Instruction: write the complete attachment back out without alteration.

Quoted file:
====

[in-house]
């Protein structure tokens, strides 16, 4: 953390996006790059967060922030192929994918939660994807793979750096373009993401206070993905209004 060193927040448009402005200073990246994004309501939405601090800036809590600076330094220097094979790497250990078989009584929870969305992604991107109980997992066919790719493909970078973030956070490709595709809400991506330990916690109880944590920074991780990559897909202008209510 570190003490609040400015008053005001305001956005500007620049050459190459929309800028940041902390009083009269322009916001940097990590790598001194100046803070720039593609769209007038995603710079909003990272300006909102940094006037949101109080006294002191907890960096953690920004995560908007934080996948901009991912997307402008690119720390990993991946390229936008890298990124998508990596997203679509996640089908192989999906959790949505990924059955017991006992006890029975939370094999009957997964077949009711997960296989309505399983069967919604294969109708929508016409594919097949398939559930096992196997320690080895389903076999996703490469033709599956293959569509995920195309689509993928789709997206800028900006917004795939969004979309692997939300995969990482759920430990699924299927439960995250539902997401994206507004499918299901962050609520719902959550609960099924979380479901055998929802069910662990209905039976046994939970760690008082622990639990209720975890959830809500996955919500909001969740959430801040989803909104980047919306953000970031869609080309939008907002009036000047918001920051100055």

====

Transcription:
[in-house]
């Protein structure tokens, strides 16, 4: 953390996006790059967060922030192929994918939660994807793979750096373009993401206070993905209004 060193927040448009402005200073990246994004309501939405601090800036809590600076330094220097094979790497250990078989009584929870969305992604991107109980997992066919790719493909970078973030956070490709595709809400991506330990916690109880944590920074991780990559897909202008209510 570190003490609040400015008053005001305001956005500007620049050459190459929309800028940041902390009083009269322009916001940097990590790598001194100046803070720039593609769209007038995603710079909003990272300006909102940094006037949101109080006294002191907890960096953690920004995560908007934080996948901009991912997307402008690119720390990993991946390229936008890298990124998508990596997203679509996640089908192989999906959790949505990924059955017991006992006890029975939370094999009957997964077949009711997960296989309505399983069967919604294969109708929508016409594919097949398939559930096992196997320690080895389903076999996703490469033709599956293959569509995920195309689509993928789709997206800028900006917004795939969004979309692997939300995969990482759920430990699924299927439960995250539902997401994206507004499918299901962050609520719902959550609960099924979380479901055998929802069910662990209905039976046994939970760690008082622990639990209720975890959830809500996955919500909001969740959430801040989803909104980047919306953000970031869609080309939008907002009036000047918001920051100055």